I Don’t Care if Your Toddler Climbs a Mountain
Stories about kids who break hiking or climbing records feel like the continuation of an outdated and unhealthy attitude toward outdoor recreation
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Last summer my toddler hiked a mile uphill. She was barefoot, because I’d driven an hour to the trailhead and forgotten her shoes, and she was wearing a pink tutu and Mardi Gras beads, because she insists on picking out her own clothes. And I was thrilled.
Jo has been “hiking” several times a week since she was 11 days old, though most of our hikes are short jaunts on trails near our home aimed at tiring out our terrier mix. Still, hiking has been a regular part of Jo’s life for more than three years now, so you’d think she’d be a pro at it. Instead she spends most hikes either begging me to carry her or ricocheting between a flat-out run and a complete standstill. We pause for long periods to examine mushrooms and spiders, eat snacks, or play. Some days we’re out for four hours and barely cover two miles. Some days she resists leaving the house at all. This is fine. It’s what I expect from a toddler.
All of this explains why I was so thrilled that she actually hiked a mile last summer—barefoot, no less!—and why I’m floored when I read about kids roughly her age who have thru-hiked the 2,100-mile Appalachian Trail or summited all 48 of New Hampshire’s 4,000-foot-peaks. Those kids, and their parents, enthrall me. I am awed by their stamina and patience. Yet when my editor asks me to write about such feats for Outside, I explain that I would rather not.
For one thing, I don’t want to perpetuate a narrative that makes ordinary parents feel inadequate when their kids are toddling down the trail at a rate of roughly one mile every six hours. While it’s sometimes necessary to prod your child along so you can make it home before nightfall, I think it’s also important to give kids the opportunity to experience the natural world at their own pace. I don’t want to write anything that pressures parents into feeling like their kids should be hiking faster or farther, or that they’re falling behind if their child isn’t in ski boots at two and a brand ambassador by age four. (True story.)
What if we also celebrated the family who just took their ten-year-old camping for the first time, or whose five-year-old played unsupervised in the ditch behind her house for hours?
Plus, breathless stories about the youngest person to summit a mountain or complete a trail feel like the continuation of an outdated and increasingly unhealthy attitude toward outdoor recreation. For much of the past century, the Western mentality toward outdoor rec has emphasized being first, highest, fastest, or best. Even if few of us actually attain such superlatives, we’re nonetheless influenced by the media’s coverage of them, from the Victorian-era race to reach the South Pole to the modern-day quest to climb El Capitan’s Nose route in less than two hours.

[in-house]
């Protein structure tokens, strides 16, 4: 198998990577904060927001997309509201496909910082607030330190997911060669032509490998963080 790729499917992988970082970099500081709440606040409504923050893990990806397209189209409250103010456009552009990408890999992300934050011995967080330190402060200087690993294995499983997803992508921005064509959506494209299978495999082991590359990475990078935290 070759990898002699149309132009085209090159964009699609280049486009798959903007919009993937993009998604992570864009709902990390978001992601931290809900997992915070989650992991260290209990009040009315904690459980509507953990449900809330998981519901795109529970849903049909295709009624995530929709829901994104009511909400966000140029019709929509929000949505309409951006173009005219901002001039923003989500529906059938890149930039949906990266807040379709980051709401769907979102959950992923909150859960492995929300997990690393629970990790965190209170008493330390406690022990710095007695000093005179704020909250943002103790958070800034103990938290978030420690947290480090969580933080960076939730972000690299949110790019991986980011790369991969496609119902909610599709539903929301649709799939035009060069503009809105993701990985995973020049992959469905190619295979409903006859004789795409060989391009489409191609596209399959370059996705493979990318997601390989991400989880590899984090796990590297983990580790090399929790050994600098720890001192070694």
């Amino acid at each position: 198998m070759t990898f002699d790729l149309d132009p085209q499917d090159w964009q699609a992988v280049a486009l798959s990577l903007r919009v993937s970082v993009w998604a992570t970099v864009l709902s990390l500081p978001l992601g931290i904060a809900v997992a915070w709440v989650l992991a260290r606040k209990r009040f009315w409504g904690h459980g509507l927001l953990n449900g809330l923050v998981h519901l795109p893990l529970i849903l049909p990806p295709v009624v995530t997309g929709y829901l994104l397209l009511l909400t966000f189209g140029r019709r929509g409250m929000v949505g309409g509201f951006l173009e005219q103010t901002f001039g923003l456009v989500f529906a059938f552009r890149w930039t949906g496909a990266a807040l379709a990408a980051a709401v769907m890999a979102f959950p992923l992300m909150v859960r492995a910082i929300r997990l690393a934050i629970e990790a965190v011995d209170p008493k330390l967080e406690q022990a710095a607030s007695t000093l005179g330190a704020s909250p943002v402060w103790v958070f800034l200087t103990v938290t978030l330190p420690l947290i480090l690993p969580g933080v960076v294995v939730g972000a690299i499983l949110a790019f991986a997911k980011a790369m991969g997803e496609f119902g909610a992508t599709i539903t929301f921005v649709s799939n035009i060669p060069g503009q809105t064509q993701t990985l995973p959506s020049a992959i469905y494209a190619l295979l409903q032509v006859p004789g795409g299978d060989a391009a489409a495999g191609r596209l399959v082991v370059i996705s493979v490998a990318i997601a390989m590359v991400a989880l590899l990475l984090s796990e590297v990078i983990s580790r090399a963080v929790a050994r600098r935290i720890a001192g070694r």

The message these stories impart is that the outdoors is a place of conquest, of list-making and box-checking and limit-pushing—which, at its worst, can lead to risky or irresponsible behavior. And now that most of the mountains have been climbed and the rivers descended, we’re adding youngest to that list of superlatives to define what makes outdoor recreation worth writing or reading about. Youngest person to kayak the Grand Canyon. Youngest person to climb Kilimanjaro.
I don’t mean to diminish the experiences of children who find joy in scaling mountains, nor of their parents, who should absolutely be proud. The problem, I think, lies in the way the media latches on to these stories, often comparing the accomplished family to us plebes who have “trouble getting [our] kids away from electronics and outside,” as NPR recently put it. It’s meant to be inspiring, but too often it just feels like another layer of pressure.
And parents are under enough pressure. I live in a Colorado mountain town, and my social media feeds are full of two-year-olds snowboarding and three-year-olds riding bikes without training wheels. Last winter I took my daughter skiing, not because I was even remotely excited by the idea of shoving her little feet into rigid plastic boots, but because all the other two-year-olds I knew were doing it, and it felt like we were falling behind. Outdoorsy parents like to believe we’re more chill than parents in, say, Manhattan, but sometimes it feels as though we’ve simply replaced the competition to get our children into the best college-prep preschools with competing over our children’s participation in outdoor sports. Our kids may be fostering a lifelong connection to the natural world through these sports, but sometimes I worry that filling their outside time with structured activities undermines the outdoors as a refuge of free play and exploration.
What if we changed the narrative? What if we also celebrated the family who just took their ten-year-old camping for the first time, or whose five-year-old played unsupervised in the ditch behind her house for hours? What if we talked about the realities of hiking with a toddler? That—for me at least—involves bribing my child with candy and feeling equal parts blissed-out that I get to slow down and annoyed that I can’t just go the way I used to.
Ensuring that our children’s relationship to the outdoors is one of gratitude and joy rather than competition and conquest may require a shift in our own deeply entrenched mindsets. I know it does for me. So the next time I feel annoyed that my toddler doesn’t want to crush miles, I won’t haul her onto my shoulders with a sigh or take out my phone to alleviate my boredom. I’ll try to let go of expectations of what we should be doing and remember to be grateful that we’re out here together at all.